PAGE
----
Breast CancerHereditary Cancer

Certain types of cancer are hereditary, meaning they can be passed down through families. Genetic testing is a way of identifying people at increased risk of these hereditary cancers, but it has tended to be women rather than men who, historically, have been encouraged to get themselves tested.

However, growing evidence suggests that men as well as women would benefit from testing for genetic mutations that increase the risk of cancer.

To mark Breast Cancer Awareness Month 2019 (1 October – 31 October), we are looking at why this is and how genetic testing works.

BRCA1 and BRCA2 genetic mutations

One of the most common tests is for the BRCA1 and BRCA2 gene variant, which greatly increases the risk of breast and ovarian cancers in women.

High profile cases of women like Angelina Jolie who underwent preventative breast cancer surgery after discovering she had the BRCA gene variant have helped to increase awareness of BRCA1 and BRCA2, but less well-known is the fact that men as well as women can be affected.

Men carrying BRCA1 or BRCA2 gene mutations are at risk of breast, pancreatic or prostate cancer, as well as melanomas.

Scientists call for more testing

A recent article in Nature, the international journal of science, called for national and international guidelines on BRCA testing to be extended to include men with a family history of prostate or pancreatic cancers.

The UK’s National Institute for Health and Care Excellence and the European Society for Medical Oncology were both cited in the article, which pointed out that just 357 men had been tested for BRCA1 and BRCA2 at the European Institute of Oncology since 2001 compared to 4,728 women.

Seventy-three of these men were “probands”, which means they were the first in their family to test positively for these genetic mutations. The remaining 284 had blood relatives with genetic mutations.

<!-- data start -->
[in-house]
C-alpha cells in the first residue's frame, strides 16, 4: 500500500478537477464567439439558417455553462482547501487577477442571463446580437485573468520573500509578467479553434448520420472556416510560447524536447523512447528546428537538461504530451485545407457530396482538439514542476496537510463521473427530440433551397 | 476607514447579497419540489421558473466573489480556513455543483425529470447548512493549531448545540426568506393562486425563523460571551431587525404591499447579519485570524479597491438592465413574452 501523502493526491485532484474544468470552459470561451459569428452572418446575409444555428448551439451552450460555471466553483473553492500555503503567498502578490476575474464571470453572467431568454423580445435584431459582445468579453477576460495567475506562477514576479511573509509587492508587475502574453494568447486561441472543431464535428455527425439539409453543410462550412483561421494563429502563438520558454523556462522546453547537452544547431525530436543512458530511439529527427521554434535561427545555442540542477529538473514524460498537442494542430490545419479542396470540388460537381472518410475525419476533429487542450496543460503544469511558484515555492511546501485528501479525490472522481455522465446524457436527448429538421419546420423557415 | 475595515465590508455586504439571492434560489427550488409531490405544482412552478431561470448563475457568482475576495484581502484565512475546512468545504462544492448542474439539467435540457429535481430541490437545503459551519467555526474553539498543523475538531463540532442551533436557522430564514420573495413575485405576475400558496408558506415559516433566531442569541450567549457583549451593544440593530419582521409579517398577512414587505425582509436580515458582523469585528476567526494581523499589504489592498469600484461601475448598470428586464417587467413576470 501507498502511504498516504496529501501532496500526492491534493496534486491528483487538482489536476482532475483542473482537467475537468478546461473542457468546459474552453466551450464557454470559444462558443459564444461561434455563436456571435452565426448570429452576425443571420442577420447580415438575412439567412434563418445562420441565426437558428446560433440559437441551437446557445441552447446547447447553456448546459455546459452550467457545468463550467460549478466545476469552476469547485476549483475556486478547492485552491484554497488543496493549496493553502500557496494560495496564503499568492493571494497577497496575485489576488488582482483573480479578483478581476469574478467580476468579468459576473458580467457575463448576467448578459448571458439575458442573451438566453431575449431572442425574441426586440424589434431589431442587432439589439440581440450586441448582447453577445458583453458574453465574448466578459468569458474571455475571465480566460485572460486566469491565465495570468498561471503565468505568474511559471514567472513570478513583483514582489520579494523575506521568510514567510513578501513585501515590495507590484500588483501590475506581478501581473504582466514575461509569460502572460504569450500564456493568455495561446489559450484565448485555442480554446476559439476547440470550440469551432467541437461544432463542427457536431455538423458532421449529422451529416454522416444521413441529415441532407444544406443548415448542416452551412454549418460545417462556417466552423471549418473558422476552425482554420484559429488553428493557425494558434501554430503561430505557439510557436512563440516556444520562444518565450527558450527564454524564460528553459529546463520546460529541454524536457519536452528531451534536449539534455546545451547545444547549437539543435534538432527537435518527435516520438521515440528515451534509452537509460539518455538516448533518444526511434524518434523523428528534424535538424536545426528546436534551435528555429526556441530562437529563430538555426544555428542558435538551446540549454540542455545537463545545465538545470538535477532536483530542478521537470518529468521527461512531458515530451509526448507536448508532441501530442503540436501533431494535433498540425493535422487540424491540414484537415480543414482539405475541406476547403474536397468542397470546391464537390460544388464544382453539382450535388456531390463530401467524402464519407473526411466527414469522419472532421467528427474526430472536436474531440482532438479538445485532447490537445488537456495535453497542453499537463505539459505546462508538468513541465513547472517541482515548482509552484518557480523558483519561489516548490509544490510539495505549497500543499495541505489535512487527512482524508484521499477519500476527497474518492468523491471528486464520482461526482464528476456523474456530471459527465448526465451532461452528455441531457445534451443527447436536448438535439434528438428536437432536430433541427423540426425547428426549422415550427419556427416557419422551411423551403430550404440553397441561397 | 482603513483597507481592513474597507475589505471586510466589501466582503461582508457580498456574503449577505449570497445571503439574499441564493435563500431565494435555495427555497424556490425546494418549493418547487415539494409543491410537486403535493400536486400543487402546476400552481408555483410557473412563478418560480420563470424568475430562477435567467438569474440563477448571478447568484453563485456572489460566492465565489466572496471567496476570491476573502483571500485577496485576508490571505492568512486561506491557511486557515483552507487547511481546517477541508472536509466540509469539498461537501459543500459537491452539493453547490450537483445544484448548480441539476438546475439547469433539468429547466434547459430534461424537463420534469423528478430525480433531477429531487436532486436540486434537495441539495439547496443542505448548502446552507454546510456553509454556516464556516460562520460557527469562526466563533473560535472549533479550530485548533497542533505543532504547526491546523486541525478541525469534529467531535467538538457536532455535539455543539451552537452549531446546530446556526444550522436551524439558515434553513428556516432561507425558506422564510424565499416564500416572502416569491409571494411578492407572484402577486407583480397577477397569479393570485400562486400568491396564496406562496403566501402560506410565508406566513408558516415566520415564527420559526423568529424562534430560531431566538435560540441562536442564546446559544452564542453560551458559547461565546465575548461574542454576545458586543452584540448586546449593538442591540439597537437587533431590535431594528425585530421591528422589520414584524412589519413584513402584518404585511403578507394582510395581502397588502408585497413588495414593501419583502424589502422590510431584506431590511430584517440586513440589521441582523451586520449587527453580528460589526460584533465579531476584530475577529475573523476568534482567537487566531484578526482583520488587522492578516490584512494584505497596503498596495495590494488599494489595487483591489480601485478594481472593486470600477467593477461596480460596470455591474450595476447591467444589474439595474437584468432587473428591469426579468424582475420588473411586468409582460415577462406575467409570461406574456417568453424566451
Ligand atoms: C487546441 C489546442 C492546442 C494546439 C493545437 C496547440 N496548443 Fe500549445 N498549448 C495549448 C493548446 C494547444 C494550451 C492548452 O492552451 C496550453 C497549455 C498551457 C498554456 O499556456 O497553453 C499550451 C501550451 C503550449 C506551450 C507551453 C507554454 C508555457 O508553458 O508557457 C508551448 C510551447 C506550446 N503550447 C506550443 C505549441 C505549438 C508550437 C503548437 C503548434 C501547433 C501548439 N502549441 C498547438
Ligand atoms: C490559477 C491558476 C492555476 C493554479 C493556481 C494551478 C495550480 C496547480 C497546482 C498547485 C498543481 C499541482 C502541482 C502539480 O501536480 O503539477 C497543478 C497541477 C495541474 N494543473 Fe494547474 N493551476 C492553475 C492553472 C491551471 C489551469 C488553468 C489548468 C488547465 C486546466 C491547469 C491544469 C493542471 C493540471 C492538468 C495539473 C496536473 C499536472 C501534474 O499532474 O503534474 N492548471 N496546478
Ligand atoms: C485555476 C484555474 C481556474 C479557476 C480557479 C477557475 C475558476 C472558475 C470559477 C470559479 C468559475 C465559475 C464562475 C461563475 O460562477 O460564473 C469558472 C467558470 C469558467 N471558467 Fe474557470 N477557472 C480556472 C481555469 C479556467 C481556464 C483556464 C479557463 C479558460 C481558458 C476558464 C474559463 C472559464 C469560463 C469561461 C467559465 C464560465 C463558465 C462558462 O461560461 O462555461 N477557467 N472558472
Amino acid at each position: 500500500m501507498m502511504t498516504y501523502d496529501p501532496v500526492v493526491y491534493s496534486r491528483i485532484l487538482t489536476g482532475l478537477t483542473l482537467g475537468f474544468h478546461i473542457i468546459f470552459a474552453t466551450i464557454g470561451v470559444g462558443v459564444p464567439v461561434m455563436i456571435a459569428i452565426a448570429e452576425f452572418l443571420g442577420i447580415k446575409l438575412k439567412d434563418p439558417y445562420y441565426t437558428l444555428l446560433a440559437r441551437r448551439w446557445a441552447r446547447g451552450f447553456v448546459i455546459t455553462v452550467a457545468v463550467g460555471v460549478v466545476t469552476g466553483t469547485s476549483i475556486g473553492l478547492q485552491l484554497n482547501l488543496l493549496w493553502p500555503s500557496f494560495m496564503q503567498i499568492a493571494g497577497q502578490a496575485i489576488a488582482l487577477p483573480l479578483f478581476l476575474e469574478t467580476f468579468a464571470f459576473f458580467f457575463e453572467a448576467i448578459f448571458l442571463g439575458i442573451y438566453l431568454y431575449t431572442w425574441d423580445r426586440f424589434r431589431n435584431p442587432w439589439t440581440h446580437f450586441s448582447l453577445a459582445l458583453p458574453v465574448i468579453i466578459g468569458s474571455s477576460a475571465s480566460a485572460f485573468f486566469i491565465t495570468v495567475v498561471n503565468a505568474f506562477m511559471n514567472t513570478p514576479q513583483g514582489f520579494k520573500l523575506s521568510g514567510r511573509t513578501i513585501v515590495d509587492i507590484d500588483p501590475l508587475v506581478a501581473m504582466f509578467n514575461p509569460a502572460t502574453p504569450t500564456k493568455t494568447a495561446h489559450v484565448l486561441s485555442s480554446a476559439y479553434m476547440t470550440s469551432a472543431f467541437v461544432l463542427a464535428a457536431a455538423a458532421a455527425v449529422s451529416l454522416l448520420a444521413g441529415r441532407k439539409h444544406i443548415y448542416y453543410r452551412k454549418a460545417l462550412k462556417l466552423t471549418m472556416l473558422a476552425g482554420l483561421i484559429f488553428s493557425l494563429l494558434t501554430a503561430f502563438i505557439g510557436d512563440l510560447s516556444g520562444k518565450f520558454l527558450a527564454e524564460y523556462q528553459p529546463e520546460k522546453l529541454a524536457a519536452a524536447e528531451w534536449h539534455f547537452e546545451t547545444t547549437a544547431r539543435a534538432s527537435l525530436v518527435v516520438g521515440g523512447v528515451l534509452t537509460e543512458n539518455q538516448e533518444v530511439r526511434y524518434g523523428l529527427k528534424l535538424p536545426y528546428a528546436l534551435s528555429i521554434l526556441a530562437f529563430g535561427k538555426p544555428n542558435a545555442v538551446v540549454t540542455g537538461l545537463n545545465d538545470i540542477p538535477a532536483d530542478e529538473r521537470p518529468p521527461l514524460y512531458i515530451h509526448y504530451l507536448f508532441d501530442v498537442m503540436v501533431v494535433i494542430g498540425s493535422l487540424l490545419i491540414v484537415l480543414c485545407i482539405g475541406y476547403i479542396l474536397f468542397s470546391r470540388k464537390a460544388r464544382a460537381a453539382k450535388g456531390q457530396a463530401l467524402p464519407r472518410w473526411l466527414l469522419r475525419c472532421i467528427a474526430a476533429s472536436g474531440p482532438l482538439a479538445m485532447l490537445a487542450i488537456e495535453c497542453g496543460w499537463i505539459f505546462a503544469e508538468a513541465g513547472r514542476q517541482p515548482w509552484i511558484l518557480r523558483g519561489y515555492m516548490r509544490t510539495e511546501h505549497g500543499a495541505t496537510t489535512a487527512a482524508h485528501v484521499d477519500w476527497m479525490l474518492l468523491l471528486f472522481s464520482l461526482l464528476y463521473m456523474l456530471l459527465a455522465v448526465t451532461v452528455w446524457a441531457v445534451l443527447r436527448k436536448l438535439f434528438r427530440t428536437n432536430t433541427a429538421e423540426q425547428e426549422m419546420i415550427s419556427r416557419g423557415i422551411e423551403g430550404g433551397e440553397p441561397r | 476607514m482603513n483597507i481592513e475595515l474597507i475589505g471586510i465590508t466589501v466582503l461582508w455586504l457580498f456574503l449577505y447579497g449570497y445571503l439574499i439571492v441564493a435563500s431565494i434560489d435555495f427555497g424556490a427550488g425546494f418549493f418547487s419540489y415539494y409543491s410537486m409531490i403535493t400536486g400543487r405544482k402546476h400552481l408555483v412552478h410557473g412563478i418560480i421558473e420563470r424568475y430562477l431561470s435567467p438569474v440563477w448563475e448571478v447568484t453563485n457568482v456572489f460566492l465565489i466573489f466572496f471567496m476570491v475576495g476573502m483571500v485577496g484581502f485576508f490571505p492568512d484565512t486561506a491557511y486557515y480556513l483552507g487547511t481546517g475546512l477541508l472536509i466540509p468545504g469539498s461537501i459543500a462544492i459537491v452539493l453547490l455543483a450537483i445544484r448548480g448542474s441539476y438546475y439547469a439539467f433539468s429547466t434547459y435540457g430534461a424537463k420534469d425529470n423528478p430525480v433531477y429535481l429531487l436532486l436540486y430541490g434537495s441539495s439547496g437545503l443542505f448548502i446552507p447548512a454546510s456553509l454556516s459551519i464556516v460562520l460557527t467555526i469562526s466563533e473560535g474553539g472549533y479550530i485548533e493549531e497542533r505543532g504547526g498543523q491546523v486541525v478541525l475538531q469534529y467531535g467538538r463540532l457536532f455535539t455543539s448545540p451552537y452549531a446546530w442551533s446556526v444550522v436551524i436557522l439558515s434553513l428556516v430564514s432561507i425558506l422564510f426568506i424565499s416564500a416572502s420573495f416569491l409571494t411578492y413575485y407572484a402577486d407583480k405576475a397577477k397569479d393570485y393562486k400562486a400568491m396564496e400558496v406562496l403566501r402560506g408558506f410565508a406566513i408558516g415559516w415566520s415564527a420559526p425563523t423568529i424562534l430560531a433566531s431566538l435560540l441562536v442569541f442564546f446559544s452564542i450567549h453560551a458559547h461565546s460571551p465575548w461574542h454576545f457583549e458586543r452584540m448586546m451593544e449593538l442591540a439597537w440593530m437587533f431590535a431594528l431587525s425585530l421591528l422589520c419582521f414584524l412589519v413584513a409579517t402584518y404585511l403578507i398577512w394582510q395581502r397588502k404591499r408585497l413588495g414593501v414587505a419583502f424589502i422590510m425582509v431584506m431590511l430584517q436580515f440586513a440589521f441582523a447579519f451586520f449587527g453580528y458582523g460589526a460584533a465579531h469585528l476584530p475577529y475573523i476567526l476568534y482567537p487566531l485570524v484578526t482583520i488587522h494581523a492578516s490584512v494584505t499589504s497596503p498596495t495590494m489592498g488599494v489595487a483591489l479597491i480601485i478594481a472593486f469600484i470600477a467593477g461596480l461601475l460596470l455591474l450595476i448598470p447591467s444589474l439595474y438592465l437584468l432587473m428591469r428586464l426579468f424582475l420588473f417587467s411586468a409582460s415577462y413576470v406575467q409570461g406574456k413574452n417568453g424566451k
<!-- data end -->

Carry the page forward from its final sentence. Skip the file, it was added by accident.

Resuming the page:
Forty per cent of men with prostate cancer had a BRCA mutation.

The overall ratio of women to men having genetic testing is 13 to one. Increasing the number of men being tested would help to improve early diagnosis of those at risk of hereditary cancer and improve the diagnosis, treatment and options to participate in clinical trials.

What are BRCA mutations?

Certain genes normally work to protect the body from cancer. However, some people inherit a mutation, or change, in one of these protective genes, known as a BRCA1 and BRCA2 mutation. When this happens, there is a significantly increased risk of cancer. For women, the risk is of breast or ovarian cancer, while for men it is breast, prostate and other cancers.

Having the gene mutation doesn’t necessarily mean you will get cancer but it does mean that you are at a significantly higher risk than someone without the genetic mutation. It also means your children have a 50% chance of carrying the same genetic mutation and an associated increased cancer risk.

Genetic testing for cancer – who should have it?

Genetic testing for cancer provides a way of finding out if you carry the BRCA genetic mutation.

It is normally recommended that women are tested if they have a family member with:

  • Breast cancer below the age of 50.
  • Ovarian or fallopian tube cancer.
  • Breast cancer more than once.
  • Eastern European (Ashkenazi) Jewish ancestry.
  • Triple negative breast cancer.

For men, it is recommended that you are tested if:

  • You have metastatic or advanced prostate cancer and a family history of the disease.
  • You have a strong family history of breast, ovarian or prostate cancer.
  • Any of the breast cancers occurred before age 50 (in either female or male relatives).
  • You have a family member with a known BRCA mutation.
  • You have three or more relatives with pancreatic cancer on the same side of the family (familial pancreatic cancer).
  • Two or more first-degree relatives (parent, brother, sister or child) have pancreatic cancer.
  • Relatives were diagnosed with pancreatic cancer under the age of 60.

This list includes some of the more common scenarios. Any family history that is of concern, speak with your GP or a specialist so they can advise if genetic testing would help outline your personal risk.

Genetic testing – how it works

Genetic testing uses a simple saliva test to identify your risk for 25 types of hereditary cancer, by analysing 98 genes from your DNA. There is also a specific BRCA cancer test, which tests for BRCA1 & BRCA2 as well as a number of related genes.

The sample is sent off to the laboratory for testing and your doctor will receive a detailed test report, including a personalised health risk management plan.

If you are identified as being at increased risk, a clinician can discuss with you how to take proactive steps to manage your health, including having regular screening or, in some cases, preventative medication or surgery.

You may also wish to recommend testing to other close family members who may be at increased risk.